Adrienne Rich was one of a handful of writers, mostly women, many gay, who made a massive difference to me in my late teens/early twenties. Because they were there and strong and loud and open and honest and because their words were beautiful and their politics were true and they weren’t afraid to shout their politics in beautiful words – they weren’t afraid of poetry.
I’m grateful there were voices like hers when I needed to hear them, and I’m grateful that – unlike so many of my woman writer heroes – Rich lived a long life.
Thanks to Jenny Whyte and Caren Wilton for reminding me of this :
by Adrienne Rich
You’re wondering if I’m lonely:
OK then, yes, I’m lonely
as a plane rides lonely and level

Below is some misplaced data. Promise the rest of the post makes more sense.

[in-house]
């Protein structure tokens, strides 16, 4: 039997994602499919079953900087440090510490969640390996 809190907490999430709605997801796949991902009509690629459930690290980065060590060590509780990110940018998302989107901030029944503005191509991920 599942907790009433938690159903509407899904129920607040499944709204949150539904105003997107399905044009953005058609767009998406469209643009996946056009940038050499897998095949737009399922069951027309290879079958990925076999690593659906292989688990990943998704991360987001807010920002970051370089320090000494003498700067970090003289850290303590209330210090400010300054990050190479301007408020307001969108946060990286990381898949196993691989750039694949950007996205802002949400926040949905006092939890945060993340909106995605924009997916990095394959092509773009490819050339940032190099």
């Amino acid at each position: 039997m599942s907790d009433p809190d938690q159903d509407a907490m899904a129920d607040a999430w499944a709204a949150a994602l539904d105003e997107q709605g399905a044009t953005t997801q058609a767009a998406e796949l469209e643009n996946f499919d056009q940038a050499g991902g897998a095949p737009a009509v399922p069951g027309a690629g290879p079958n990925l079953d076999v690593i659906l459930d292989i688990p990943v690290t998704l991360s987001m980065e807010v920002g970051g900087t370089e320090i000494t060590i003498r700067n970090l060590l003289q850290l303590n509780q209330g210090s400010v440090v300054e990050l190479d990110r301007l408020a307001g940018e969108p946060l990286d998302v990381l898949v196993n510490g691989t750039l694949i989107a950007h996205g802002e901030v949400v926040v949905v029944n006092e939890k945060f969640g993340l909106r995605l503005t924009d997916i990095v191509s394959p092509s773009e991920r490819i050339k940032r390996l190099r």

on its radio beam, aiming
across the Rockies
for the blue-strung aisles
of an airfield on the ocean.
You want to ask, am I lonely?
Well, of course, lonely
as a woman driving across country
day after day, leaving behind
mile after mile
little towns she might have stopped
and lived and died in, lonely
If I’m lonely
it must be the loneliness
of waking first, of breathing
dawns’ first cold breath on the city
of being the one awake
in a house wrapped in sleep
If I’m lonely
it’s with the rowboat ice-fast on the shore
in the last red light of the year
that knows what it is, that knows it’s neither
ice nor mud nor winter light
but wood, with a gift for burning